Meaty Advice for the High Holidays


Over the next four weeks, Jews will be sitting down to together to more celebratory meals in succession than they likely do the entire rest of the year.  Many of those meals will be kosher, and many more will include meat as either a main or side course – or both.  Meanwhile, Jewish people around the country are also beginning to think differently about the meat that they eat, in light of the immigration raid on the kosher meat plant, Agriprocessors earlier this year, and of all the transgressions related to the conventional meat industry (CAFOs, hormones and antibiotics, worker abuse, etc).  For some people, the easiest response is to go vegetarian.  But for people who choose not to go the veggie route, what are the options?

We asked some of the leading voices of the New Jewish food movement to answer the question:  “If I choose to eat meat over the high holidays, what is the number one thing I should consider?”

Read their responses below – and share your own.

Ari Hart
Ari is a rabbinical student at Yeshivat Chovevei Torah (YCT) and co-director of Uri L’Tzedek, which led a temporary boycott against Agriprocessors’ products after the raid.

In his commentary to Rebbe Nachman’s Likutei Moharan 37:6, Rabbi Chaim Kramer states that “when a person eats the meat of an animal which lacks proper shechitah, he also ingests the aspects of animal matter, darkness, foolishness, judgments, forgetfulness, and death.” This Rosh Hashanah, I’ll be wondering about what I have ingested this past year into my physical and spiritual self. I’ll be asking about what kinds of darkness and foolishness have we allowed to permit in the name of God and kashrut. The last, and most important question I’ll be asking though is: What am I going to do to change it?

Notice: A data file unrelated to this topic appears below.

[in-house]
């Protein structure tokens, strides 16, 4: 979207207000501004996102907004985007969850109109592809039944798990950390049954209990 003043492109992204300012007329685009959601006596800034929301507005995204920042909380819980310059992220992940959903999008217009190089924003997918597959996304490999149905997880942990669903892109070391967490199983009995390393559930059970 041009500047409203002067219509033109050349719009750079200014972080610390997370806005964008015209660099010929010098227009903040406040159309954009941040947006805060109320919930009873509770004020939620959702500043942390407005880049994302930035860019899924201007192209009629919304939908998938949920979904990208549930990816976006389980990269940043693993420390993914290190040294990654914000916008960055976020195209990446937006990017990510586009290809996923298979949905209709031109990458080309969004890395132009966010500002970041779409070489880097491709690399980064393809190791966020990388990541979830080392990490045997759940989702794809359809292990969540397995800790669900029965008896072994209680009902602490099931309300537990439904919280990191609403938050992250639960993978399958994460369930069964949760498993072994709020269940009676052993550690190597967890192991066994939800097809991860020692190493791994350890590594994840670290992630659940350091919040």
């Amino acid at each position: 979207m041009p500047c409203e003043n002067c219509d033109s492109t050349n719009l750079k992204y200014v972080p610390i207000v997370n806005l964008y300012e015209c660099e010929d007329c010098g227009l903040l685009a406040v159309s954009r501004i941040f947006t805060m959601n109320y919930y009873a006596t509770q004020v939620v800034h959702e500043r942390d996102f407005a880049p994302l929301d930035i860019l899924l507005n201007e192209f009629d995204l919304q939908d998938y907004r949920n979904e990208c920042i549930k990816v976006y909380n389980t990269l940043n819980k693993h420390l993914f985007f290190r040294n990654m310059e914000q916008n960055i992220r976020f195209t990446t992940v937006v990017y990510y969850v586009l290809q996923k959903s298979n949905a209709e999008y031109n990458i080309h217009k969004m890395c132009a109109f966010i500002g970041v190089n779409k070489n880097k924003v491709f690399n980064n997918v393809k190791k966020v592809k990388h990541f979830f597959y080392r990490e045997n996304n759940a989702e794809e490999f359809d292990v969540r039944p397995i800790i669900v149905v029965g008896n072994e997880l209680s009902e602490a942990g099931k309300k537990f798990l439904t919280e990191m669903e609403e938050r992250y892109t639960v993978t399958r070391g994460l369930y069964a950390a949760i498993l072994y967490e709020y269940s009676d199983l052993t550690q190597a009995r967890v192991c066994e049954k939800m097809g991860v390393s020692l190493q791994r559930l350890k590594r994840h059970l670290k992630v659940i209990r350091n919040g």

Devora Kimelman-Block
Devora founded Kol Foods, an independent, kosher sustainable meat company.

To celebrate the birthday of the world, we should eat in a way that honors the earth and honors life that was taken in order for us to eat.  If you are eating meat over the holidays:

1) Eat consciously. Bless it and reflect on everything involved in bringing it to your plate.
2) Eat sparingly. The rabbis encouraged people to eat meat on the holidays because they lived in a society in which eating meat was rare luxury. It isn’t special if you eat it at every meal.
3) Don’t swallow your ethics. Do your best to consume ethically. If available, consider sustainable, non-industrial, pastured, organic, local meats. If buying industrial meats, go for the organics and the companies that employ union labor.

Shmarya Rosenberg
Shmarya maintains the blog Failed Messiah, which has been a leading source of Agriprocessors‘ related news.

I see this as a twofold problem: How workers are treated by kosher meat-packers and how animals are treated by those same meat-packers and by factory farmers. If I were to eat meat this Rosh Hashana, I would first try to find some locally, humanely raised kosher grass fed beef. If I couldn’t find any, I’d next opt for meat from a kosher company that treats its employees well – Aurora Packing out of the Chicago area, for example.  At least that covers the worker half of the problem. But, truth be told, I think it would be best if we all went vegetarian (or ate only locally humanely raised and shechted beef) this Rosh Hashana and by so doing sent a strong message to Agriprocessors and Alle (Meal Mart), the two kosher meat industry giants, that we’re not going to tolerate their behavior any longer. Enough is enough.